End this Depression: Fire Ed DeMarco
It was one of the actions on the agenda of National People’s Action’s national convention in D.C. (held jointly, that day, with the National Domestic Workers Alliance, in an inspired act of bridge-building between two very different organizations). We were in the lobby of the headquarters of the FHFA (Federal Housing Finance Agency), the regulatory body which oversees Fannie Mae and Freddie Mac. We were there to see Ed DeMarco, the acting director (his appointment was never confirmed) of the FHFA. But we did not have an appointment, and some of us were carrying signs that made Mr. DeMarco look kind of bad, such as an oversized pink slip with his name on it. An officer shouted out, “These people are protesters, and they need to leave!” He started moving towards us, gesturing. A few of us tentatively started to back away.
Then someone called out, “I say, my people! I got a story!” It took us by surprise, and no one responded. So he started over, and this time we followed along.
“I say my people!” “What?” “I got a story!” “What?” “Tell the whole wide world this is people’s territory!”
We shook the walls with our voices. The officer backed away, meekly. There were, come to think of it, only 3 officers there, facing off against hundreds of us, packing the lobby. And now we were shouting out in unison. What could the officer really do about it? After he backed off, the next time we went through the chant we shouted out with even greater force. “THIS IS PEOPLE’S TERRITORY!” We were feeling it.
Why were we there to hand Ed DeMarco a pink slip? Here is some context.
We are in a depression. It’s a depression that means, among other things, that today’s college seniors are graduating into an economy which will plunge half of them into long-term unemployment and underemployment. That’s some way to start your working career. (Or does the notion of a “career” even make sense anymore?) And these college graduates are the lucky ones of their generation. Behold the future of the American middle class.
Why are we in a depression? In a familiar nutshell: Banks got bailed out, we got sold out. One of the main reasons why the economy continues to stumble along in this depression is that individuals and households are burdened by too much debt. Especially mortgage debt, and, in particular, underwater mortgage debt. (An underwater mortgage is where you owe more on your home mortgage than your home is actually worth.) According to new figures released just the other day, there is now $1.2 trillion worth of this excess debt in the country ($58 billion just in Cook County). This debt is a result of Wall Street’s predatory lending bubble, and now acts as a giant vacuum sucking wealth out of people’s pockets, out of our communities, out of the productive economy, out of job creation–and up into the already bloated pockets of Wall Street.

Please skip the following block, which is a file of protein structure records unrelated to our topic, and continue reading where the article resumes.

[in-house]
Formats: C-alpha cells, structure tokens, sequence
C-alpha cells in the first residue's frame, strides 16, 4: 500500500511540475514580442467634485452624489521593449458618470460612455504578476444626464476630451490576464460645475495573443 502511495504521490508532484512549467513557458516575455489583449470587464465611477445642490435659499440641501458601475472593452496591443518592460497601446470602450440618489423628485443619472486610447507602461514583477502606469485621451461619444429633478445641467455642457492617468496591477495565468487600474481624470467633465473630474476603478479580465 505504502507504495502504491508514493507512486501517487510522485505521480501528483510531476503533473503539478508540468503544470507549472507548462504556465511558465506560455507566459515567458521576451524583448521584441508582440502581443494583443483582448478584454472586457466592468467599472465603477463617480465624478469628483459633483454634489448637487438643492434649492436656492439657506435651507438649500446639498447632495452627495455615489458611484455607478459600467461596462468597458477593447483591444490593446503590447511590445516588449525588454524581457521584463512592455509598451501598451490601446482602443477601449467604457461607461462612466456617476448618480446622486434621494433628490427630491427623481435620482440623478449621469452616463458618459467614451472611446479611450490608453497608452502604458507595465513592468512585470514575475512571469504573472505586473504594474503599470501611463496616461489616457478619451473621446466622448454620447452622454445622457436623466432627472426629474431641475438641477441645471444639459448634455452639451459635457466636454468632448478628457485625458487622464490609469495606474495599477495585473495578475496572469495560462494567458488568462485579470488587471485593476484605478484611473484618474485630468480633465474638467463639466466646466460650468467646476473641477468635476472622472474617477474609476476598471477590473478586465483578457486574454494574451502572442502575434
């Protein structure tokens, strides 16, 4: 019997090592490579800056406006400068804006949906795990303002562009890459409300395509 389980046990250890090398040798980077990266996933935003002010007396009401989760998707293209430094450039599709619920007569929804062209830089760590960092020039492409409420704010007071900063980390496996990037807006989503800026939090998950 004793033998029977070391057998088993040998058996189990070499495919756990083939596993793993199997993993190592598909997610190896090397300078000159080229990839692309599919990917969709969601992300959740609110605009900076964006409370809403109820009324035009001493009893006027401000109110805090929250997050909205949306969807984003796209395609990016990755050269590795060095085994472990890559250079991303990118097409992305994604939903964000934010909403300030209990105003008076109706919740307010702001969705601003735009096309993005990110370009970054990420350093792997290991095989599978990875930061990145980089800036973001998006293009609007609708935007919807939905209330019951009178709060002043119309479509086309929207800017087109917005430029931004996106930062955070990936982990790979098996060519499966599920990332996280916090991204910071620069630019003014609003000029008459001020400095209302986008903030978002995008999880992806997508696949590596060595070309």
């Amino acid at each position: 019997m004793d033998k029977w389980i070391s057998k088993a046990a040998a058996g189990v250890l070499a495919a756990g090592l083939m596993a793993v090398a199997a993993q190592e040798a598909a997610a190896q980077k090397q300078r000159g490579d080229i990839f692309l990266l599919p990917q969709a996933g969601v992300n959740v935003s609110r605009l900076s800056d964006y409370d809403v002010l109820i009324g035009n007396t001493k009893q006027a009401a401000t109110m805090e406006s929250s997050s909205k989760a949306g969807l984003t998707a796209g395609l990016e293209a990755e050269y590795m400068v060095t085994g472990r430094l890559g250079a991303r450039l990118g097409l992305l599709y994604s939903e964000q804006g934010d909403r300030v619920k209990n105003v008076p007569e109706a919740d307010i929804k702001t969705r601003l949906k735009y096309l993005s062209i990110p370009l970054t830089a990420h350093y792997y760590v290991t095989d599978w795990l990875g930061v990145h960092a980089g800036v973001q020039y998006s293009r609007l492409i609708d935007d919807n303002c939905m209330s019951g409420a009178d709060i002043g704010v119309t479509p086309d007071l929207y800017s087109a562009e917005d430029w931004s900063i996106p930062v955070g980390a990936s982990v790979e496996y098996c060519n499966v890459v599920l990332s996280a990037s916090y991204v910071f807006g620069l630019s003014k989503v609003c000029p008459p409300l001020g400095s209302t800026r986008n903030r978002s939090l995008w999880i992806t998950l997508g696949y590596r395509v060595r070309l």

And this affects everybody, including students who have even never touched a mortgage.
So we need to write down the principals of underwater mortgages. (This means reducing the amount that people owe on those mortgages.) This will make life a lot easier for the people with those mortgages. But it will also lift up the entire economy, creating millions of jobs. This is a clear issue of justice, and a clear economic issue. Economists agree that this is a necessary step to economic recovery. The Federal Reserve agrees. HUD Secretary Shaun Donovan agrees. And even the FHFA, the regulatory body charged with overseeing Fannie Mae and Freddie Mac.
Which brings us back to our visit to the FHFA headquarters, and our business with Ed DeMarco. Although you may never have heard of him, Ed DeMarco ranks very highly on the list of people doing the most harm to the economy of this country. And that’s because DeMarco, a hold-over from the Bush administration, is blocking Fannie and Freddie from writing down mortgage principals–even though (to repeat) the agency he heads, the FHFA, has itself concluded that would be a beneficial move.
Ed DeMarco is one person in America who richly deserves to be unemployed. Obama needs to fire him, and replace him with someone who actually gives a damn about this country.
That was the message we went to the FHFA to deliver. We occupied the entrance to the building, we heard devastating stories from people struggling with underwater mortgages, we shouted, we chanted. Ed DeMarco did not come to meet us. We left behind the pink slip. And DeMarco is now on notice that community organizations from across the country know who he is and know what he’s doing to this country. We want him out. He’ll be hearing from us again.